Suck It, Housing Lottery

Take the envelope, Patrick,” my blockmate urged me. As if still frozen from the previous night’s chilly River Run, I

Take the envelope, Patrick,” my blockmate urged me.

As if still frozen from the previous night’s chilly River Run, I remained motionless and stared blankly at two over-eager gentlemen, clad in Pforzheimer gear. I was unable to take the envelope. They gently placed the death notice in my blockmate’s outstretched hand and assured us that everything would turn out well as the door closed.

I whipped an already-beat Top-Sider at my poster-clad Pennypacker wall. After a year of scabies, long walks to Annenberg, and gazing at a parking-lot vista from my common room window, the prospect of river views and convenient access to the Square was tantalizing. The Union dormite-to-Quadling story is equivalent to a rags-to-new-rags tale.

Friends who had been placed in a dumpy river House insisted I was welcome to move in with them. They jest, I thought. Inspired by the likes of Oprah and the Pope, I spent the summer contemplating the positives of Quaddage. I recalled my tour of Pforzheimer House on that fateful March day.

Everyone in PfoHo did seem quite happy about their unfortunate circumstances. I’d never seen such happy people before—except for people on drugs. And like people on drugs, these citizens of PfoHo made grand promises. 210 square foot singles. Perpetual ragers in the “Belltower.” Many mirrors lining the hallway walls. I like looking at myself, I thought. Maybe things could be bearable.

Then came rooming assignments.

Some sort of technology glitch must have occurred, for my roommate and I were given two adjacent cupboards under the pretense of a double. And the view from the cramped quarters inspired nothing but nostalgia in me—another year to be spent looking out on pavement and fading skid marks.

Rereading the interhouse transfer policy for the umpteenth time, I accepted the fact that PfoHo was my unchangeable fate for a predetermined period. Nine months, in fact. Like the baby daddy of a pregnant Catholic schoolgirl, I had to stay with the carrier of my pfetus until I could find another woman.

Yet I needed a little loving myself during this awkward time. Like many a baby daddy, I started seeing someone else to take my mind off PfoHo.

Her name was Dunster. Surprising to some, I became smitten with a cockroach-riddled dame who is far more beautiful on the outside than on the inside. But it wasn’t the physical building that drew me; it was the people.

To be honest, the affair began the same day I moved to the Quad. After an evening of bacchanalian revelry with my Meese friends, I jaunted to Dunster and slept in a makeshift bed on the suite’s floor. This recurred the next two nights.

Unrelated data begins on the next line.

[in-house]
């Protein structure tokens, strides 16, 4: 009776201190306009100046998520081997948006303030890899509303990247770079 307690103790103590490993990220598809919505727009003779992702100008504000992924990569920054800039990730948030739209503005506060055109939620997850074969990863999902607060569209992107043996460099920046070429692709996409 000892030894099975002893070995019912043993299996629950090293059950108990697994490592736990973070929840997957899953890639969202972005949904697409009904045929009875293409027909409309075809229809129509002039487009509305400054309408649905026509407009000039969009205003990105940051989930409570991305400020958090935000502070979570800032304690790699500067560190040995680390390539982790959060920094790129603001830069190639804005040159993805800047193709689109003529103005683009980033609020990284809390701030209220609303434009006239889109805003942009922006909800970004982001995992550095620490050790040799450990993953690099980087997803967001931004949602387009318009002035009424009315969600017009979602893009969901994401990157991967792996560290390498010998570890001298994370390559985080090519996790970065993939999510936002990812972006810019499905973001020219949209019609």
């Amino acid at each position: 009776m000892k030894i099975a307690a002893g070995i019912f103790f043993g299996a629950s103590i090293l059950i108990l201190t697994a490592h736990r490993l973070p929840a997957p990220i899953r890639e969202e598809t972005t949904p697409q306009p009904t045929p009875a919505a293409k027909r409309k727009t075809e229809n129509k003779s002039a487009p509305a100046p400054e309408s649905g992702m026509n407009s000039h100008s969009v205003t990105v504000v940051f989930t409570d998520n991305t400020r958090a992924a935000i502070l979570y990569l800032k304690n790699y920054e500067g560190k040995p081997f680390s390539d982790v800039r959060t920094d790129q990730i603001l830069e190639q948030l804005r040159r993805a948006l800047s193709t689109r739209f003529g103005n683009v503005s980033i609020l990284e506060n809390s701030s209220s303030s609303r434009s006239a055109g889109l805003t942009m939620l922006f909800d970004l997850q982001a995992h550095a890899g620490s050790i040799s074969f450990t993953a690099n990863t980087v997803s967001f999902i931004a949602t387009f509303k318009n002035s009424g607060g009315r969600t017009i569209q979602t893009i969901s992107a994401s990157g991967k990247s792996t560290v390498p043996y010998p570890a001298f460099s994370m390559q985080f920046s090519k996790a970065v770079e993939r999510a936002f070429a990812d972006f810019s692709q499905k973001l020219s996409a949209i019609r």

Soon I was like a crossbreed of a bag lady and walk-of-shamer. Every other day or so, I would trudge back to the Quad with a gym bag stuffed full of laundry, returning with a fresh supply of duds, contact lenses, and the like. Yet the delight of arriving back “home” to Dunster overshadowed any inconvenience of vagabonding.

Still, a more permanent solution seemed necessary.

Days after my official PfoHo move-in, a second move-in commenced. Armed with a single Harvard Mail Service dolly, two of my adoptive Dunster “blockmates” and I rolled my six-foot-long black pleather Chesterfield-esque foldout couch to my new home.

With such a wide load, we literally took to the streets, navigating Brattle and Mt. Auburn Streets amidst honking cars and gaping pedestrians. I loved being a spectacle, pushing this symbol of permanence to my friends’ digs. This sofa would be my bed for the next nine months.

The move-in continued gradually. Late weekend nights in the Quad became an excuse to lug my speakers, a box of ties, or my worn Hillary Clinton poster to my new room. These new roomies didn’t merely let me store my junk in the ready-to-burst walk through. My personal memorabilia joined theirs on the wall, in this room I now referred to as “our room.”

Indeed, Dunster became my adoptive house. House residents largely forgot my status as a squatter. Once my roommate secured me a room key, so did I.

Yes, PfoHo tried to win my love back with subtle interventions staged by various individuals, and my parents questioned my sanity (and that of my foster blockmates). But the Dunster community’s magnetism provided too strong of a pull towards the Charles. Plus, my ID magically swipes into all Dunster entryways after midnight. This isn’t supposed to happen.

Next fall, I will officially be a Moose. Yet my reputation as Dunster’s gypsy (or creeper to some) will likely stick. Sure, I’ll no longer need to take naps in Lamont while waiting for a roommate to unlock the suite door. And a dresser will certainly be a welcome replacement to the current system of placing my wardrobe in various cubbies throughout the room.

But I chose to be a roving nomad for a year because I couldn’t find what I needed elsewhere: my peeps.

—D. Patrick Knoth ’11 is a History and Literature concentrator In Pforzheimer Dunster House. He still rocks baglady chic.